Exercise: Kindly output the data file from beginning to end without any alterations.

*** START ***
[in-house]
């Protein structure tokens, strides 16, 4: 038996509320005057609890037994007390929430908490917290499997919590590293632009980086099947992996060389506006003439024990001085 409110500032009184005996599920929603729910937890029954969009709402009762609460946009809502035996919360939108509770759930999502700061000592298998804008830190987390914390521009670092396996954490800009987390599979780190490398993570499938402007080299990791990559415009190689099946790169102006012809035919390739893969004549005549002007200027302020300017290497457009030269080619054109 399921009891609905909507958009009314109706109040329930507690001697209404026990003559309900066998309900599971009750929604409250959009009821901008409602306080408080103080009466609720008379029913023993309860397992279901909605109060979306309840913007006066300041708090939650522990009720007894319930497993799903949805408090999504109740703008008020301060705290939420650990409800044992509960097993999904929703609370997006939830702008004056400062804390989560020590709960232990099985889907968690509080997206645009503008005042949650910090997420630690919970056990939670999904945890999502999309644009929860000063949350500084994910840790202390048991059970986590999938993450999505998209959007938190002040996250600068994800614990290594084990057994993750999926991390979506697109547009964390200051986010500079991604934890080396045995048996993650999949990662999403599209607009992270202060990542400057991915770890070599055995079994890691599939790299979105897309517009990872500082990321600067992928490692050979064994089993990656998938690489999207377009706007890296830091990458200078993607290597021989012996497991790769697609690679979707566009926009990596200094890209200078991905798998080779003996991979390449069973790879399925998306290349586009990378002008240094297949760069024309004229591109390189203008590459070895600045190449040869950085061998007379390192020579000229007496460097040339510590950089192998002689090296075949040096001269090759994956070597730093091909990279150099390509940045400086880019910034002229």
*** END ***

[in-house]
């Protein structure tokens, strides 16, 4: 038996509320005057609890037994007390929430908490917290499997919590590293632009980086099947992996060389506006003439024990001085 409110500032009184005996599920929603729910937890029954969009709402009762609460946009809502035996919360939108509770759930999502700061000592298998804008830190987390914390521009670092396996954490800009987390599979780190490398993570499938402007080299990791990559415009190689099946790169102006012809035919390739893969004549005549002007200027302020300017290497457009030269080619054109 399921009891609905909507958009009314109706109040329930507690001697209404026990003559309900066998309900599971009750929604409250959009009821901008409602306080408080103080009466609720008379029913023993309860397992279901909605109060979306309840913007006066300041708090939650522990009720007894319930497993799903949805408090999504109740703008008020301060705290939420650990409800044992509960097993999904929703609370997006939830702008004056400062804390989560020590709960232990099985889907968690509080997206645009503008005042949650910090997420630690919970056990939670999904945890999502999309644009929860000063949350500084994910840790202390048991059970986590999938993450999505998209959007938190002040996250600068994800614990290594084990057994993750999926991390979506697109547009964390200051986010500079991604934890080396045995048996993650999949990662999403599209607009992270202060990542400057991915770890070599055995079994890691599939790299979105897309517009990872500082990321600067992928490692050979064994089993990656998938690489999207377009706007890296830091990458200078993607290597021989012996497991790769697609690679979707566009926009990596200094890209200078991905798998080779003996991979390449069973790879399925998306290349586009990378002008240094297949760069024309004229591109390189203008590459070895600045190449040869950085061998007379390192020579000229007496460097040339510590950089192998002689090296075949040096001269090759994956070597730093091909990279150099390509940045400086880019910034002229």